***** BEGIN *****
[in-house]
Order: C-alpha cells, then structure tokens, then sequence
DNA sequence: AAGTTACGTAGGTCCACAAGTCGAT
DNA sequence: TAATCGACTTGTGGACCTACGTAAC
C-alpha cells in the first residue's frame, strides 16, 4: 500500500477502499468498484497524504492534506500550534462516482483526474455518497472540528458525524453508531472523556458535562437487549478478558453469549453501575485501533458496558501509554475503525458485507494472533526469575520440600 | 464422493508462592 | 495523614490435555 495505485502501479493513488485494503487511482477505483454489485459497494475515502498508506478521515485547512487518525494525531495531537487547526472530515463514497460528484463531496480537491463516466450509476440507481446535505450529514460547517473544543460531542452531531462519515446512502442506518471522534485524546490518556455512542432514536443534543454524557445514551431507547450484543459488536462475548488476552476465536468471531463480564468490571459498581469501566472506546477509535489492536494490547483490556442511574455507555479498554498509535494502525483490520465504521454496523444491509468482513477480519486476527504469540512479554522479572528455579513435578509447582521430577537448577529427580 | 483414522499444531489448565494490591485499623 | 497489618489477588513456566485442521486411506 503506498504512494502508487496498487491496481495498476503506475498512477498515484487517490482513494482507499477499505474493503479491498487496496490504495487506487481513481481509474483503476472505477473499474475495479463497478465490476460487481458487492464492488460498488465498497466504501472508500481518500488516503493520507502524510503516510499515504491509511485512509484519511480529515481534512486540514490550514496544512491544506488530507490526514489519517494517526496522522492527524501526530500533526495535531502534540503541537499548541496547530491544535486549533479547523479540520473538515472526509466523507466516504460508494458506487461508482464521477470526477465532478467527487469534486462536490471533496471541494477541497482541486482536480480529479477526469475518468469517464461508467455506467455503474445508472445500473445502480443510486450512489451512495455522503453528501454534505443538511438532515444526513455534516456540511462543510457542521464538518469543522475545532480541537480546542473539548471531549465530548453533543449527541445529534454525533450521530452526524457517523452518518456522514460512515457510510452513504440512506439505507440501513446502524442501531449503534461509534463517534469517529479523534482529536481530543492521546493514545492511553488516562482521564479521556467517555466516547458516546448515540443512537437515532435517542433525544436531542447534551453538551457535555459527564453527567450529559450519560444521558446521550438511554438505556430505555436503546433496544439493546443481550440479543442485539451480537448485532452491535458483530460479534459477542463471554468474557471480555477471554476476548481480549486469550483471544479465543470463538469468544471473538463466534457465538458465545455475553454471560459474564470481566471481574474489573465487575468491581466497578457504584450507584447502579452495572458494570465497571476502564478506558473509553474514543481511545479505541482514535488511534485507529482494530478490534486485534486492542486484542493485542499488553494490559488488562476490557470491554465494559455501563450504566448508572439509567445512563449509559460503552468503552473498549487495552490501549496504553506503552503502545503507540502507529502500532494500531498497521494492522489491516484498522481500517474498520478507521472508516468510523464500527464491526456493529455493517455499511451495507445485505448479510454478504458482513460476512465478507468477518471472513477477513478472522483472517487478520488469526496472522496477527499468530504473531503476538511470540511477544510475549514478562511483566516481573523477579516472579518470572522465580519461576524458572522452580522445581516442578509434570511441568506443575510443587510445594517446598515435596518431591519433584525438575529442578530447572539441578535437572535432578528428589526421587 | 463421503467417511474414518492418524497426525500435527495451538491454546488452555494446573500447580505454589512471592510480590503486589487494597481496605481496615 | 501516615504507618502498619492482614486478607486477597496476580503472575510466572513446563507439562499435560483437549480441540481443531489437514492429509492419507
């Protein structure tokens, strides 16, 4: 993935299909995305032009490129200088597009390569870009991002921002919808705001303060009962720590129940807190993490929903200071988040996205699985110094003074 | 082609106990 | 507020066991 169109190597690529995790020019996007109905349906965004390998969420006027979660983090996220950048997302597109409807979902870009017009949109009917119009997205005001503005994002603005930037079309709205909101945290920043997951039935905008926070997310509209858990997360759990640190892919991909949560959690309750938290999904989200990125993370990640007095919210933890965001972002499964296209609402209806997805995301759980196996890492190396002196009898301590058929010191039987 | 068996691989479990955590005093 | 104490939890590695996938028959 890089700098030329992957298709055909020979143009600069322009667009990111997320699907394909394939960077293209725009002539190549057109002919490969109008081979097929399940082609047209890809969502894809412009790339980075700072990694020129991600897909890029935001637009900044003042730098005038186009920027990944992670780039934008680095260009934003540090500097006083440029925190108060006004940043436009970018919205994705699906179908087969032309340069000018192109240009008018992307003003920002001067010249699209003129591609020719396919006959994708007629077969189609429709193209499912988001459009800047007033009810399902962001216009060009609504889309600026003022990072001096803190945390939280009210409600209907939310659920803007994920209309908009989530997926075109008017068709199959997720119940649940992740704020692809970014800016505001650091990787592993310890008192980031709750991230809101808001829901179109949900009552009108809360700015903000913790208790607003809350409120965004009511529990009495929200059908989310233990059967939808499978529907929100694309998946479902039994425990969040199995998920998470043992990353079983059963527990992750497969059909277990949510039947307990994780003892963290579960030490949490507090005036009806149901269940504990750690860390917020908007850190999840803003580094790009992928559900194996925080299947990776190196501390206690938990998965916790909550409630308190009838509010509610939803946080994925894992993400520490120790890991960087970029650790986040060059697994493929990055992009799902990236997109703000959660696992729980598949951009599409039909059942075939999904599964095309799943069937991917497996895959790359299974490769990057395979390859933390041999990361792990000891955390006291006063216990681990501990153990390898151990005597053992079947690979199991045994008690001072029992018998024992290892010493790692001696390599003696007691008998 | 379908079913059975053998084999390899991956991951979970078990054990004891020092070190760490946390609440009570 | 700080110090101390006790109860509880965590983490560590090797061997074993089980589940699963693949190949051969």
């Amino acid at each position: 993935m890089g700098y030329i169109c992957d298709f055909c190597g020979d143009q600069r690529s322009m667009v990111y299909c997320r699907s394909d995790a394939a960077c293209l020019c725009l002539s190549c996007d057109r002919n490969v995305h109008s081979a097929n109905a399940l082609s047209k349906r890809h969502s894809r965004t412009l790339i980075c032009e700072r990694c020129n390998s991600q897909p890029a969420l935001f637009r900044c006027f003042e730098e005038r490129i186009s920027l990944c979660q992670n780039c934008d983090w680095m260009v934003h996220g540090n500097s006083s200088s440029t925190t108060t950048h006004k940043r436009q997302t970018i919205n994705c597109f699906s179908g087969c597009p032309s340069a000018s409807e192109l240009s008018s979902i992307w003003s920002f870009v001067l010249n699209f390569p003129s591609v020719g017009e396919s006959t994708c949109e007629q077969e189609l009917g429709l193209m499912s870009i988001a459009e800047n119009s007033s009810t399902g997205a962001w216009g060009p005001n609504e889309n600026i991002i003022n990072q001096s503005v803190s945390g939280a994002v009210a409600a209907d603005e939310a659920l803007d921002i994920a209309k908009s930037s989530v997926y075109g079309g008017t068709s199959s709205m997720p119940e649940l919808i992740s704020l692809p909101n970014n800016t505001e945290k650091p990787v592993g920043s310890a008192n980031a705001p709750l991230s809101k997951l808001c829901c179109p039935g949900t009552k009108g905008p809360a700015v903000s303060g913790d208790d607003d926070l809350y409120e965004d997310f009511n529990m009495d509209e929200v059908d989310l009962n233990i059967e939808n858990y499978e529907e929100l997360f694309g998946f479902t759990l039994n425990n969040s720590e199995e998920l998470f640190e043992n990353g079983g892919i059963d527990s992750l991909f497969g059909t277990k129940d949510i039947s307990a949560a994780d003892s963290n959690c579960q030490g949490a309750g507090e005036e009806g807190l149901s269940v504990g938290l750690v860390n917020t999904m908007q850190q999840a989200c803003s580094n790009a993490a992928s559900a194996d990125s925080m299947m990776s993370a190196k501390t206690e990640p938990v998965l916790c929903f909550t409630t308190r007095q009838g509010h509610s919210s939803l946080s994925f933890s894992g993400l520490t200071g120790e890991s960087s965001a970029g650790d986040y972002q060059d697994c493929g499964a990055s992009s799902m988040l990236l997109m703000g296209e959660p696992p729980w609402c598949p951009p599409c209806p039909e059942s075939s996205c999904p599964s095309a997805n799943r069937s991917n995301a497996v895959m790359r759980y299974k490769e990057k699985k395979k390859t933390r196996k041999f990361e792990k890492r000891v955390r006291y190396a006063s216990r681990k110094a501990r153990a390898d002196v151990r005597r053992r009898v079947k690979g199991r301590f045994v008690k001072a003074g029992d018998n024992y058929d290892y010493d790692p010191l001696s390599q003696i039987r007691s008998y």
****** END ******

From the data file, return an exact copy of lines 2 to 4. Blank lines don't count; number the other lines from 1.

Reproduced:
Order: C-alpha cells, then structure tokens, then sequence
DNA sequence: AAGTTACGTAGGTCCACAAGTCGAT
DNA sequence: TAATCGACTTGTGGACCTACGTAAC